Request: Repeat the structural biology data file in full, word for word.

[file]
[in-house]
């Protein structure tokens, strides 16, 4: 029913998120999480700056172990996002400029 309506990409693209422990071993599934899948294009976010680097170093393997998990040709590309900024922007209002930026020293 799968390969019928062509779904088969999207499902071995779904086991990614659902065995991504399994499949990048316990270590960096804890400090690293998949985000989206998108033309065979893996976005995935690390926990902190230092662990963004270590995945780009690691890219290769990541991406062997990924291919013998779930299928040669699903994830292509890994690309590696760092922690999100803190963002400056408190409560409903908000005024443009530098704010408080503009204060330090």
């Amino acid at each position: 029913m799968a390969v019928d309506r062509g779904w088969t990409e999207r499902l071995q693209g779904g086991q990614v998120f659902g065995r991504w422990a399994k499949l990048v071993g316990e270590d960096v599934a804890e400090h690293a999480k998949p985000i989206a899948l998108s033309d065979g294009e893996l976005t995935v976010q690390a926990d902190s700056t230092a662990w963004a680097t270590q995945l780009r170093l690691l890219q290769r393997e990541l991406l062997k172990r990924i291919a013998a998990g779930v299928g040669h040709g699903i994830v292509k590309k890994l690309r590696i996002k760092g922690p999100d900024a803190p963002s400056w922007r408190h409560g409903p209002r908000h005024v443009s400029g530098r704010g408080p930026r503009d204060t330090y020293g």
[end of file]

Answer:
[in-house]
């Protein structure tokens, strides 16, 4: 029913998120999480700056172990996002400029 309506990409693209422990071993599934899948294009976010680097170093393997998990040709590309900024922007209002930026020293 799968390969019928062509779904088969999207499902071995779904086991990614659902065995991504399994499949990048316990270590960096804890400090690293998949985000989206998108033309065979893996976005995935690390926990902190230092662990963004270590995945780009690691890219290769990541991406062997990924291919013998779930299928040669699903994830292509890994690309590696760092922690999100803190963002400056408190409560409903908000005024443009530098704010408080503009204060330090």
């Amino acid at each position: 029913m799968a390969v019928d309506r062509g779904w088969t990409e999207r499902l071995q693209g779904g086991q990614v998120f659902g065995r991504w422990a399994k499949l990048v071993g316990e270590d960096v599934a804890e400090h690293a999480k998949p985000i989206a899948l998108s033309d065979g294009e893996l976005t995935v976010q690390a926990d902190s700056t230092a662990w963004a680097t270590q995945l780009r170093l690691l890219q290769r393997e990541l991406l062997k172990r990924i291919a013998a998990g779930v299928g040669h040709g699903i994830v292509k590309k890994l690309r590696i996002k760092g922690p999100d900024a803190p963002s400056w922007r408190h409560g409903p209002r908000h005024v443009s400029g530098r704010g408080p930026r503009d204060t330090y020293g």